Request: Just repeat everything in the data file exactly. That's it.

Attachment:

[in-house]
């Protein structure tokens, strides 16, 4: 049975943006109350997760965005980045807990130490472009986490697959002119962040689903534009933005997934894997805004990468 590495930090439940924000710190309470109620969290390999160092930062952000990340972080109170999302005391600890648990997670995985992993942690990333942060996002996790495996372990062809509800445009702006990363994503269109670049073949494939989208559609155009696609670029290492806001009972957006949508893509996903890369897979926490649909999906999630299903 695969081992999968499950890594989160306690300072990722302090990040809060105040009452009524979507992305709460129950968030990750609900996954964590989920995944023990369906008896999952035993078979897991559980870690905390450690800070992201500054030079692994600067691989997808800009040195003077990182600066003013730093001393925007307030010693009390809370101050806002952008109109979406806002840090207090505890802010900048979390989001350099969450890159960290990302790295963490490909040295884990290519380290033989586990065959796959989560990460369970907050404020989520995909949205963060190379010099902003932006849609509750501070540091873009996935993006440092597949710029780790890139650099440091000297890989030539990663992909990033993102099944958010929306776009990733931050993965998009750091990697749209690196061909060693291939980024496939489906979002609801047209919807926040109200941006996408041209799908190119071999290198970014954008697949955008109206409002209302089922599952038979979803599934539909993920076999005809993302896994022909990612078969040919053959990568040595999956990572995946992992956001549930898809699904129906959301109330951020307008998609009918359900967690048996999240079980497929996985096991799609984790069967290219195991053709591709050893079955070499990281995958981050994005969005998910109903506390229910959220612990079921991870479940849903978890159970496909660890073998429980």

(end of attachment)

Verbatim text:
[in-house]
């Protein structure tokens, strides 16, 4: 049975943006109350997760965005980045807990130490472009986490697959002119962040689903534009933005997934894997805004990468 590495930090439940924000710190309470109620969290390999160092930062952000990340972080109170999302005391600890648990997670995985992993942690990333942060996002996790495996372990062809509800445009702006990363994503269109670049073949494939989208559609155009696609670029290492806001009972957006949508893509996903890369897979926490649909999906999630299903 695969081992999968499950890594989160306690300072990722302090990040809060105040009452009524979507992305709460129950968030990750609900996954964590989920995944023990369906008896999952035993078979897991559980870690905390450690800070992201500054030079692994600067691989997808800009040195003077990182600066003013730093001393925007307030010693009390809370101050806002952008109109979406806002840090207090505890802010900048979390989001350099969450890159960290990302790295963490490909040295884990290519380290033989586990065959796959989560990460369970907050404020989520995909949205963060190379010099902003932006849609509750501070540091873009996935993006440092597949710029780790890139650099440091000297890989030539990663992909990033993102099944958010929306776009990733931050993965998009750091990697749209690196061909060693291939980024496939489906979002609801047209919807926040109200941006996408041209799908190119071999290198970014954008697949955008109206409002209302089922599952038979979803599934539909993920076999005809993302896994022909990612078969040919053959990568040595999956990572995946992992956001549930898809699904129906959301109330951020307008998609009918359900967690048996999240079980497929996985096991799609984790069967290219195991053709591709050893079955070499990281995958981050994005969005998910109903506390229910959220612990079921991870479940849903978890159970496909660890073998429980």